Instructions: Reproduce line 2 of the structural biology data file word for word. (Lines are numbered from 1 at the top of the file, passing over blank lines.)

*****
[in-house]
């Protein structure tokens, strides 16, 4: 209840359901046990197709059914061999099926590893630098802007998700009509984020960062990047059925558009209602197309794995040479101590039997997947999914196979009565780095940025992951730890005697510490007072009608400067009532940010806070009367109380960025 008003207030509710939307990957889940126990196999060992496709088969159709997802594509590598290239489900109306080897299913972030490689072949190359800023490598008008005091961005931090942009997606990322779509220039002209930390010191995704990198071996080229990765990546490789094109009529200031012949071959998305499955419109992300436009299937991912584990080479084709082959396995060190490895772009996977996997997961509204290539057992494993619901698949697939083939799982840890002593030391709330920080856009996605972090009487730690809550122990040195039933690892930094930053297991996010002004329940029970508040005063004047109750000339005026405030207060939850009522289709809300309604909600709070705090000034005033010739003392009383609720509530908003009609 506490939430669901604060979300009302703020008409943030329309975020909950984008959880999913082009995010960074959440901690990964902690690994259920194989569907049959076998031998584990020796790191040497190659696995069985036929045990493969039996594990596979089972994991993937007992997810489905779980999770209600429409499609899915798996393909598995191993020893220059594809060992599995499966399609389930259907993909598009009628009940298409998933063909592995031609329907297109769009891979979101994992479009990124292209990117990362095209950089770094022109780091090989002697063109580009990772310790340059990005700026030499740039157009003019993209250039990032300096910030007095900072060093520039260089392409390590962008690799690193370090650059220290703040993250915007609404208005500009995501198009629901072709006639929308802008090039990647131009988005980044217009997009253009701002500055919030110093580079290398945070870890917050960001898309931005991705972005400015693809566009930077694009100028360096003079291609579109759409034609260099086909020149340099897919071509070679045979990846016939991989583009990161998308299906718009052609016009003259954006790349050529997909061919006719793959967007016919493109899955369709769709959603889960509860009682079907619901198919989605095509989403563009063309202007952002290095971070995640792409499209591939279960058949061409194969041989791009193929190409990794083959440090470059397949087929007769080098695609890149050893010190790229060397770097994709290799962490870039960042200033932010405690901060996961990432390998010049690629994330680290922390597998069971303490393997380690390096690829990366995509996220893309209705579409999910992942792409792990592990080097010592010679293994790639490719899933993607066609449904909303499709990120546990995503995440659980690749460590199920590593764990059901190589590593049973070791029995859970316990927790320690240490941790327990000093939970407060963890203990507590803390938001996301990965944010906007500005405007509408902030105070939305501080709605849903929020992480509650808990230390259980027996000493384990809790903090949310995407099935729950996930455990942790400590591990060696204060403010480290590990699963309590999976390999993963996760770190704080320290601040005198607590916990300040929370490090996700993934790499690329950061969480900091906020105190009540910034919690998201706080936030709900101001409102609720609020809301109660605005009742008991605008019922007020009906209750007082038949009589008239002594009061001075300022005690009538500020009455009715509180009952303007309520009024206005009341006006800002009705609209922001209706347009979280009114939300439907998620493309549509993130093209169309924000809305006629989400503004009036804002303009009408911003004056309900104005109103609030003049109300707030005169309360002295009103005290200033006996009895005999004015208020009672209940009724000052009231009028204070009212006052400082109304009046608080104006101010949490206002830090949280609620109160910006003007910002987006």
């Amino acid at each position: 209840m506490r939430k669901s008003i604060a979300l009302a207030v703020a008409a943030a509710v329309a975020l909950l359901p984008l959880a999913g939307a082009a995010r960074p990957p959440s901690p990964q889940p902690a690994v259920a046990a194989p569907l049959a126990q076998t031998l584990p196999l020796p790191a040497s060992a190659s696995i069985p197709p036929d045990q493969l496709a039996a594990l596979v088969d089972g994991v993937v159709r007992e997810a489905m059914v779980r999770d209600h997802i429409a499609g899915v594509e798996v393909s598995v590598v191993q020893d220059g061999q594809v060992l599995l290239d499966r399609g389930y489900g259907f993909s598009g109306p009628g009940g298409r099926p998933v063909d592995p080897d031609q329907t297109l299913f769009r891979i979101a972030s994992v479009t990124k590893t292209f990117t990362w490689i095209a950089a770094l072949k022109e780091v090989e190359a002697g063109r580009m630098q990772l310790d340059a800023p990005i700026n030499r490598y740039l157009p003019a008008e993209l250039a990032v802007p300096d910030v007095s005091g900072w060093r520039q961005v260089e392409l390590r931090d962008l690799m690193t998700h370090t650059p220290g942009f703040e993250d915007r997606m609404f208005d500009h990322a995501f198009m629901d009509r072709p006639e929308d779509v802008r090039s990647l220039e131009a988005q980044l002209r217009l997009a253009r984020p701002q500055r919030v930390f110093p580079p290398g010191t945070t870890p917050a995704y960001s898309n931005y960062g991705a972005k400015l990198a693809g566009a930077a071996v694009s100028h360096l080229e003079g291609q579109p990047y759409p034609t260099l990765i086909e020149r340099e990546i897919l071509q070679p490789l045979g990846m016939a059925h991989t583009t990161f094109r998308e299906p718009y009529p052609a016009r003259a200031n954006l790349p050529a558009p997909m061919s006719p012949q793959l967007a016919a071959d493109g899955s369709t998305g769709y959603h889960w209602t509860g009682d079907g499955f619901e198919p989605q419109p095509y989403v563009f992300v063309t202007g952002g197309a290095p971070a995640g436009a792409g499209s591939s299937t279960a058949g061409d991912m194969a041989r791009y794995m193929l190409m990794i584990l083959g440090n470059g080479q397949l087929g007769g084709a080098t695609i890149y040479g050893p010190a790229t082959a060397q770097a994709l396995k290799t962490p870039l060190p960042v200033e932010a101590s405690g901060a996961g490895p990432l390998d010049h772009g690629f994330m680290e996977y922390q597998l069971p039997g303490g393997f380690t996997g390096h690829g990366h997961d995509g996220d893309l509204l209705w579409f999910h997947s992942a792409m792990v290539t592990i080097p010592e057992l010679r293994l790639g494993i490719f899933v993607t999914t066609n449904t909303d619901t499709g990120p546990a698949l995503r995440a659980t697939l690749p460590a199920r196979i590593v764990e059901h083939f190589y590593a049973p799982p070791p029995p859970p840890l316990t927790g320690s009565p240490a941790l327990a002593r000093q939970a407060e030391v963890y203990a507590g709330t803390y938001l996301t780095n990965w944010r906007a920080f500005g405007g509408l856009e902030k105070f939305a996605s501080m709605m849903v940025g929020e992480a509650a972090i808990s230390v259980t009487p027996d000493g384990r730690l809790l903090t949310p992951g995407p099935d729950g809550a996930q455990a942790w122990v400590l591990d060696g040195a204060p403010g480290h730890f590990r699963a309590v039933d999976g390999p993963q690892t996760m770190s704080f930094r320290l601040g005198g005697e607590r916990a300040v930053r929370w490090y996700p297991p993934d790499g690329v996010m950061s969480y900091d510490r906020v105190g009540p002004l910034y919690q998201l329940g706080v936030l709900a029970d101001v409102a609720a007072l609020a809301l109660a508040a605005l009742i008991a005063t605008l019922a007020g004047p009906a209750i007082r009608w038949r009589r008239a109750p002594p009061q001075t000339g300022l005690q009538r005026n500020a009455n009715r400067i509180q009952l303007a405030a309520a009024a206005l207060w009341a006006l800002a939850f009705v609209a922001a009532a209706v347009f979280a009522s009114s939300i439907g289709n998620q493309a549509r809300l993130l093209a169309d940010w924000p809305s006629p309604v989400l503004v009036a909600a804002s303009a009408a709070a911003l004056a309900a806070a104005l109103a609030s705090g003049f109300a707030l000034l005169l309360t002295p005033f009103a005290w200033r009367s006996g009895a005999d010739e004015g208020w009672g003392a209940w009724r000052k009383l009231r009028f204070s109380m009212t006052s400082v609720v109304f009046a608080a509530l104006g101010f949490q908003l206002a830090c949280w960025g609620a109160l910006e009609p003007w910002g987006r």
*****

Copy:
């Protein structure tokens, strides 16, 4: 209840359901046990197709059914061999099926590893630098802007998700009509984020960062990047059925558009209602197309794995040479101590039997997947999914196979009565780095940025992951730890005697510490007072009608400067009532940010806070009367109380960025 008003207030509710939307990957889940126990196999060992496709088969159709997802594509590598290239489900109306080897299913972030490689072949190359800023490598008008005091961005931090942009997606990322779509220039002209930390010191995704990198071996080229990765990546490789094109009529200031012949071959998305499955419109992300436009299937991912584990080479084709082959396995060190490895772009996977996997997961509204290539057992494993619901698949697939083939799982840890002593030391709330920080856009996605972090009487730690809550122990040195039933690892930094930053297991996010002004329940029970508040005063004047109750000339005026405030207060939850009522289709809300309604909600709070705090000034005033010739003392009383609720509530908003009609 506490939430669901604060979300009302703020008409943030329309975020909950984008959880999913082009995010960074959440901690990964902690690994259920194989569907049959076998031998584990020796790191040497190659696995069985036929045990493969039996594990596979089972994991993937007992997810489905779980999770209600429409499609899915798996393909598995191993020893220059594809060992599995499966399609389930259907993909598009009628009940298409998933063909592995031609329907297109769009891979979101994992479009990124292209990117990362095209950089770094022109780091090989002697063109580009990772310790340059990005700026030499740039157009003019993209250039990032300096910030007095900072060093520039260089392409390590962008690799690193370090650059220290703040993250915007609404208005500009995501198009629901072709006639929308802008090039990647131009988005980044217009997009253009701002500055919030110093580079290398945070870890917050960001898309931005991705972005400015693809566009930077694009100028360096003079291609579109759409034609260099086909020149340099897919071509070679045979990846016939991989583009990161998308299906718009052609016009003259954006790349050529997909061919006719793959967007016919493109899955369709769709959603889960509860009682079907619901198919989605095509989403563009063309202007952002290095971070995640792409499209591939279960058949061409194969041989791009193929190409990794083959440090470059397949087929007769080098695609890149050893010190790229060397770097994709290799962490870039960042200033932010405690901060996961990432390998010049690629994330680290922390597998069971303490393997380690390096690829990366995509996220893309209705579409999910992942792409792990592990080097010592010679293994790639490719899933993607066609449904909303499709990120546990995503995440659980690749460590199920590593764990059901190589590593049973070791029995859970316990927790320690240490941790327990000093939970407060963890203990507590803390938001996301990965944010906007500005405007509408902030105070939305501080709605849903929020992480509650808990230390259980027996000493384990809790903090949310995407099935729950996930455990942790400590591990060696204060403010480290590990699963309590999976390999993963996760770190704080320290601040005198607590916990300040929370490090996700993934790499690329950061969480900091906020105190009540910034919690998201706080936030709900101001409102609720609020809301109660605005009742008991605008019922007020009906209750007082038949009589008239002594009061001075300022005690009538500020009455009715509180009952303007309520009024206005009341006006800002009705609209922001209706347009979280009114939300439907998620493309549509993130093209169309924000809305006629989400503004009036804002303009009408911003004056309900104005109103609030003049109300707030005169309360002295009103005290200033006996009895005999004015208020009672209940009724000052009231009028204070009212006052400082109304009046608080104006101010949490206002830090949280609620109160910006003007910002987006």